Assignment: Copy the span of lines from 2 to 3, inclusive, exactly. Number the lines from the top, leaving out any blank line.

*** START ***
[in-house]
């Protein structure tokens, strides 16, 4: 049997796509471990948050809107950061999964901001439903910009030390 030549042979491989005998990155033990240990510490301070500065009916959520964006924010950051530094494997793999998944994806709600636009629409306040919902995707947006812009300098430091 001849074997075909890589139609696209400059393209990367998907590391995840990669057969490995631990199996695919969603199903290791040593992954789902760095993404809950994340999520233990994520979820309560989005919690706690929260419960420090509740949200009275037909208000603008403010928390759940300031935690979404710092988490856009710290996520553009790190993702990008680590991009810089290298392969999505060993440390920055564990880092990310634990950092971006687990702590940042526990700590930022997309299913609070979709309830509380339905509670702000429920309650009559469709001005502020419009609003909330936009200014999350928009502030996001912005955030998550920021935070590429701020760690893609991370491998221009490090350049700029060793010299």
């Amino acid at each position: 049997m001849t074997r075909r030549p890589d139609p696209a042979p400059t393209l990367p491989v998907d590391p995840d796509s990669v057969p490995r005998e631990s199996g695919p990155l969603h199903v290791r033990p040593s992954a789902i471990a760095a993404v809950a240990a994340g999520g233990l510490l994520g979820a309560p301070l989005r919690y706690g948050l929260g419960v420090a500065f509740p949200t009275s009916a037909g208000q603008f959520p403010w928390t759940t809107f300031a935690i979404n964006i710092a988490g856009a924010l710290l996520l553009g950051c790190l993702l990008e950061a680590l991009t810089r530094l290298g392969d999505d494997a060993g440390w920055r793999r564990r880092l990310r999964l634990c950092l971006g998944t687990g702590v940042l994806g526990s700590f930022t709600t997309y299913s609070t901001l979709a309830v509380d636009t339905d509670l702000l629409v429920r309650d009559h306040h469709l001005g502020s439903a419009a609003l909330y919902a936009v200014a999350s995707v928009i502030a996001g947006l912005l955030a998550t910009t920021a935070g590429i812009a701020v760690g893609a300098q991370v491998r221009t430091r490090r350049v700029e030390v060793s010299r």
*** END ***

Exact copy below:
């Protein structure tokens, strides 16, 4: 049997796509471990948050809107950061999964901001439903910009030390 030549042979491989005998990155033990240990510490301070500065009916959520964006924010950051530094494997793999998944994806709600636009629409306040919902995707947006812009300098430091 001849074997075909890589139609696209400059393209990367998907590391995840990669057969490995631990199996695919969603199903290791040593992954789902760095993404809950994340999520233990994520979820309560989005919690706690929260419960420090509740949200009275037909208000603008403010928390759940300031935690979404710092988490856009710290996520553009790190993702990008680590991009810089290298392969999505060993440390920055564990880092990310634990950092971006687990702590940042526990700590930022997309299913609070979709309830509380339905509670702000429920309650009559469709001005502020419009609003909330936009200014999350928009502030996001912005955030998550920021935070590429701020760690893609991370491998221009490090350049700029060793010299």
């Amino acid at each position: 049997m001849t074997r075909r030549p890589d139609p696209a042979p400059t393209l990367p491989v998907d590391p995840d796509s990669v057969p490995r005998e631990s199996g695919p990155l969603h199903v290791r033990p040593s992954a789902i471990a760095a993404v809950a240990a994340g999520g233990l510490l994520g979820a309560p301070l989005r919690y706690g948050l929260g419960v420090a500065f509740p949200t009275s009916a037909g208000q603008f959520p403010w928390t759940t809107f300031a935690i979404n964006i710092a988490g856009a924010l710290l996520l553009g950051c790190l993702l990008e950061a680590l991009t810089r530094l290298g392969d999505d494997a060993g440390w920055r793999r564990r880092l990310r999964l634990c950092l971006g998944t687990g702590v940042l994806g526990s700590f930022t709600t997309y299913s609070t901001l979709a309830v509380d636009t339905d509670l702000l629409v429920r309650d009559h306040h469709l001005g502020s439903a419009a609003l909330y919902a936009v200014a999350s995707v928009i502030a996001g947006l912005l955030a998550t910009t920021a935070g590429i812009a701020v760690g893609a300098q991370v491998r221009t430091r490090r350049v700029e030390v060793s010299r």